Highlighting Mangalorean cuisine, Chef Eram Amberin from The Oberoi, Bengaluru, shares her special Jackfruit Gassi recipe for you to replicate at home!
A criminally underrated cuisine, Mangalorean food is a delicious amalgamation of different communities. From the Mogaveeras, Billavas, Bunts, Saraswat Brahmins, and Mangalorean Catholics all the way to the Bearys, there’s a beautiful culmination of flavours with parallels across several Indian classics.
From vindaloos to xacutis, sorpotel to buns or goli bhaji, there’s a delightful array of sweet and savoury to choose from. What makes the cuisine an ultimate comfort food even for novices are the familiar flavours. So if you’re from any part of the South, or have an affinity for coconut in your mildly spicy but delicious warming food, Mangalorean cuisine is sure to satiate cravings you never knew you had!
Given the indigenous growth of coconut and curry leaves in the region, they feature very often in almost all recipes. They are either ground and added to thicken gravies, or fried in coconut oil and added as a garnish at the end (similar to tadka). Alongside these, staple favourites in the kitchen include the likes of ginger, garlic, and chilli of course.
In a gassi, one of the most popular Mangalorean dishes, you’ll find all the aforementioned ingredients and more. With a texture slightly thicker than curry and tangy flavours that bring out the freshness of seafood (typically preferred ingredient in a gassi), the gravy pairs excellently with neer dosas, appams, and sannas (a type of fluffy idli).
Historically, the masalas are stone-ground by hand, giving it that authentic Mangalorean taste. Different sour ingredients such as tamarind and gamboge are also used quite regularly for the purpose of pickling and preservation.
What Chef Eram Amberin, Junior Sous Chef at The Oberoi, Bengaluru has managed to do here is take her culinary expertise and substitute the traditionally used fish and seafood with a jackfruit instead.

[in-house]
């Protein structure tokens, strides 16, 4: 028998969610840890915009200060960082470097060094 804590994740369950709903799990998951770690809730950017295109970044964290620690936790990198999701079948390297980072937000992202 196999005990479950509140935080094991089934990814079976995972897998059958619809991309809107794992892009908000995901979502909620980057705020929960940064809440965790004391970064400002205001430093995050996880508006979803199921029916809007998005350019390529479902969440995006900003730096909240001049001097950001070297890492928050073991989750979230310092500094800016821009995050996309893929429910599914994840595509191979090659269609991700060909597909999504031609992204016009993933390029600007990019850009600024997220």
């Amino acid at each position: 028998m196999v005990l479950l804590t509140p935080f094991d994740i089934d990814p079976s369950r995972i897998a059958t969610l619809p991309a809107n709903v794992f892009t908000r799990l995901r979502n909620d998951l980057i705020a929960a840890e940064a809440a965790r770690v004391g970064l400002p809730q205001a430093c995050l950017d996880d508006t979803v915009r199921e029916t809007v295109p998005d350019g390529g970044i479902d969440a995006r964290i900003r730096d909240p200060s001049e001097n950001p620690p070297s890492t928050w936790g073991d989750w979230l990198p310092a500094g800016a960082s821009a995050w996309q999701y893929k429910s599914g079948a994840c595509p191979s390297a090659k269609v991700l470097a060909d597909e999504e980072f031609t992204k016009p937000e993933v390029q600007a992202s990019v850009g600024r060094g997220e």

Hailing from Kolkata, her love affair with good food is hardly surprising. At her first posting at The Oberoi, she embraced the cause of celebrating Indian cuisine and quickly created a very positive impact amongst Bengaluru diners, both with her culinary skills and vivacious personality.
With her Mangalorean style Jackfruit Gassi, she’s made the flavours of the region accessible to a wider variety of gourmands. As an added bonus, those familiar with the traditional Prawn or Pomfret Gassi and looking to experiment will find delight in every bite of this dish as well.
That being said, there’s nothing left to do but stay in the safe confines of home, and explore delicious new flavours!
Mangalorean Jackfruit Gassi
- Jackfruit cut into 1-inch cubes and boiled (1/2 medium)
- 4 tbsp of refined oil
- 6 dried red chilies
- 1 cup of grated coconut
- 1/2 tsp mustard seeds
- 1 tbsp of tamarind pulp
- Salt, to taste
- Curry leaves
- Heat one tablespoon of oil in a small non-stick bowl, add red chilies and sauté.
- Put them into a mixer jar, add coconut, half the mustard seeds and tamarind pulp. Add sufficient water and grind to a smooth paste.
- Heat two tablespoons of oil in another non-stick pan, add jackfruit, green peas, ground paste and a half cup of water and mix well.
- Simmer the mixture for about three to four minutes. Add salt and mix well.
- For tempering, heat the remaining oil in a small pan, add mustard seeds and curry leaves. Once the mustard seeds splutter, add them to the mixture in the other pan. Mix well and simmer for a minute.
- Transfer into a serving bowl and serve hot.